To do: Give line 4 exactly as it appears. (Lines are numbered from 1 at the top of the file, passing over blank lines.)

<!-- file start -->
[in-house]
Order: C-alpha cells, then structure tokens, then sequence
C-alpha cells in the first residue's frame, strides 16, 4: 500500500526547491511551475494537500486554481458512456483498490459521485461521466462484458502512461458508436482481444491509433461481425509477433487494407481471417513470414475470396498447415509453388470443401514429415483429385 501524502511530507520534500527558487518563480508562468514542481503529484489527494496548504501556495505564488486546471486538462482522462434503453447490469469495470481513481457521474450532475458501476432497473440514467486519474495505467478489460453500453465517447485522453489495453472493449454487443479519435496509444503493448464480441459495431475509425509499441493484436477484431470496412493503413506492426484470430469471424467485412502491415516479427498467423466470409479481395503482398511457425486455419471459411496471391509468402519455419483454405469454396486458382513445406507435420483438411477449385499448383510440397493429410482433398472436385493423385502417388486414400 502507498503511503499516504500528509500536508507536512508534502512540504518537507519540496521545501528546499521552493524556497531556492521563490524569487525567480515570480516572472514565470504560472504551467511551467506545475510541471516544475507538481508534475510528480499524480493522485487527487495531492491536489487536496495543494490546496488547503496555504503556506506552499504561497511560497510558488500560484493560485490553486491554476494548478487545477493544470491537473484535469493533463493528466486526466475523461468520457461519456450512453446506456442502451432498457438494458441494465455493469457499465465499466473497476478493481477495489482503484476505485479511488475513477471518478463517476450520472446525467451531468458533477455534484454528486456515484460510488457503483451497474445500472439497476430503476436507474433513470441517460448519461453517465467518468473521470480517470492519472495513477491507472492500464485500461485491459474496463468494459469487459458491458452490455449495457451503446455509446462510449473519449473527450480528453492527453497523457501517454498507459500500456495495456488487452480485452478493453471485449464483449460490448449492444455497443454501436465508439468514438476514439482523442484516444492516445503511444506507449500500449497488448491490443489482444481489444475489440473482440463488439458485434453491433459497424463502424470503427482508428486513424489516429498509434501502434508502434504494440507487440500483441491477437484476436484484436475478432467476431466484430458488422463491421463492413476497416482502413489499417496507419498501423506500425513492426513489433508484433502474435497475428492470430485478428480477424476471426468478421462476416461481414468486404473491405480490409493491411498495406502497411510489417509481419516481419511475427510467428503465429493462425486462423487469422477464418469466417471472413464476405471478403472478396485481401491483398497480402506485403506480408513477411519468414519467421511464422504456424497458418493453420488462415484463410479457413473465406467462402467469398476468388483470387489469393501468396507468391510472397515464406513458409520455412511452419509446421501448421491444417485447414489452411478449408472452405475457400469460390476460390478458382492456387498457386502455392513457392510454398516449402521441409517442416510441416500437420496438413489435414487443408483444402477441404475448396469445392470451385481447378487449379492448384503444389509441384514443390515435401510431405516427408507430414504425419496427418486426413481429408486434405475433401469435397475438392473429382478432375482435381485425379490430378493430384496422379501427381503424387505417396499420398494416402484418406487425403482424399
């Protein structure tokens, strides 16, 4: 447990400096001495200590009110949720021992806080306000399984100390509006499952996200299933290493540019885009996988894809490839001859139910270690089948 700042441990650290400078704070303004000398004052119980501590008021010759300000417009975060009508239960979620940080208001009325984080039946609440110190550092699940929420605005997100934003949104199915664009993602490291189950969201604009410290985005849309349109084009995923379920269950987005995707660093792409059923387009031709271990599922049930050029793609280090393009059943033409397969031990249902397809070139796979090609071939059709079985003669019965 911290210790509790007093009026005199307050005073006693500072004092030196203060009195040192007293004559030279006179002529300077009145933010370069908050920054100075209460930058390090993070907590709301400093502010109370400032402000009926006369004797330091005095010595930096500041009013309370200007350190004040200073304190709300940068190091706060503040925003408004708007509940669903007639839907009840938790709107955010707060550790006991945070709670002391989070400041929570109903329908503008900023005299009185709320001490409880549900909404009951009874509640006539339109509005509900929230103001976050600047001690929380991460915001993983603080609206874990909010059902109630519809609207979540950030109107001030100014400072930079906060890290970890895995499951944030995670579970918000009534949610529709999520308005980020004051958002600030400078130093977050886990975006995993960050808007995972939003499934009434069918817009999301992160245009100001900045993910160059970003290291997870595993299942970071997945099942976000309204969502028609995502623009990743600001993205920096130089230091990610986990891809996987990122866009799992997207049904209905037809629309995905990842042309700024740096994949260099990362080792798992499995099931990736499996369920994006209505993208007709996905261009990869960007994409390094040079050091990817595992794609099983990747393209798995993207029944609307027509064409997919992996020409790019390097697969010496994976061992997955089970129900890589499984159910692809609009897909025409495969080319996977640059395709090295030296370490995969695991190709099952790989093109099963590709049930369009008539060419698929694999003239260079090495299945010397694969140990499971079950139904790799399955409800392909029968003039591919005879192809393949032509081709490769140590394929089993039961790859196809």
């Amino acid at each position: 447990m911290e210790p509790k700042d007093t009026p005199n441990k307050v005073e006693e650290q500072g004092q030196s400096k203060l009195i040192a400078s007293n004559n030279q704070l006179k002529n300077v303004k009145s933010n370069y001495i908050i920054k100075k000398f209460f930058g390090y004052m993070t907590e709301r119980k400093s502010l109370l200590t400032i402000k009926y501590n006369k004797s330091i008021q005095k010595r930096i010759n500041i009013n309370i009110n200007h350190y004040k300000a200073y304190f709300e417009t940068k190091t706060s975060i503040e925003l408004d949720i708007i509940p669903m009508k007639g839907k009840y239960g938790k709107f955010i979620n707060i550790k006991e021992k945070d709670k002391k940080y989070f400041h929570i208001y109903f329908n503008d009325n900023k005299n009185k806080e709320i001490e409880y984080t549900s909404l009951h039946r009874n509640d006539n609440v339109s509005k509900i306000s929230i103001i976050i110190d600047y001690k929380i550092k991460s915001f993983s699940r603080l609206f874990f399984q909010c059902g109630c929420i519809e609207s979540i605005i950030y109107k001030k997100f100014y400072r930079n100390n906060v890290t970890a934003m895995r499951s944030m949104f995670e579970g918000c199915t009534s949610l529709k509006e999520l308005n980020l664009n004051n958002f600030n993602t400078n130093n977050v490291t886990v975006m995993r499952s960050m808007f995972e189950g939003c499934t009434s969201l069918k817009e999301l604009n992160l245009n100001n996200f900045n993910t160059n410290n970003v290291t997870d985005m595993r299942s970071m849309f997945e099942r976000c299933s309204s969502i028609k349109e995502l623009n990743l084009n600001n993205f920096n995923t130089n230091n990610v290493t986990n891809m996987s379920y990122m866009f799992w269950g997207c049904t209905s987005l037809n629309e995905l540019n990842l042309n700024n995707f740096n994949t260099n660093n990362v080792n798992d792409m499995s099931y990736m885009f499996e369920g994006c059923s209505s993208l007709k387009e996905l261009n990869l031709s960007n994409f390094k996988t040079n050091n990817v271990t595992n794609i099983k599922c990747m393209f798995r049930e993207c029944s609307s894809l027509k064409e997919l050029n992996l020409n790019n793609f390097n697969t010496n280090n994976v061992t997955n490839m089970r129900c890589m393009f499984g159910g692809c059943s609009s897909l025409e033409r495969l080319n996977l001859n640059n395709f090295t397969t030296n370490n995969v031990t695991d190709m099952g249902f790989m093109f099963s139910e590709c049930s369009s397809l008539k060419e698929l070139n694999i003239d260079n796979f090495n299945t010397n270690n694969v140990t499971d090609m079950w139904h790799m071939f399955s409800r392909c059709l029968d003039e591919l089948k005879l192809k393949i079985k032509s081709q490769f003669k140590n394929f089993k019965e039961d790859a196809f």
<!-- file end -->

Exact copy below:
């Protein structure tokens, strides 16, 4: 447990400096001495200590009110949720021992806080306000399984100390509006499952996200299933290493540019885009996988894809490839001859139910270690089948 700042441990650290400078704070303004000398004052119980501590008021010759300000417009975060009508239960979620940080208001009325984080039946609440110190550092699940929420605005997100934003949104199915664009993602490291189950969201604009410290985005849309349109084009995923379920269950987005995707660093792409059923387009031709271990599922049930050029793609280090393009059943033409397969031990249902397809070139796979090609071939059709079985003669019965 911290210790509790007093009026005199307050005073006693500072004092030196203060009195040192007293004559030279006179002529300077009145933010370069908050920054100075209460930058390090993070907590709301400093502010109370400032402000009926006369004797330091005095010595930096500041009013309370200007350190004040200073304190709300940068190091706060503040925003408004708007509940669903007639839907009840938790709107955010707060550790006991945070709670002391989070400041929570109903329908503008900023005299009185709320001490409880549900909404009951009874509640006539339109509005509900929230103001976050600047001690929380991460915001993983603080609206874990909010059902109630519809609207979540950030109107001030100014400072930079906060890290970890895995499951944030995670579970918000009534949610529709999520308005980020004051958002600030400078130093977050886990975006995993960050808007995972939003499934009434069918817009999301992160245009100001900045993910160059970003290291997870595993299942970071997945099942976000309204969502028609995502623009990743600001993205920096130089230091990610986990891809996987990122866009799992997207049904209905037809629309995905990842042309700024740096994949260099990362080792798992499995099931990736499996369920994006209505993208007709996905261009990869960007994409390094040079050091990817595992794609099983990747393209798995993207029944609307027509064409997919992996020409790019390097697969010496994976061992997955089970129900890589499984159910692809609009897909025409495969080319996977640059395709090295030296370490995969695991190709099952790989093109099963590709049930369009008539060419698929694999003239260079090495299945010397694969140990499971079950139904790799399955409800392909029968003039591919005879192809393949032509081709490769140590394929089993039961790859196809």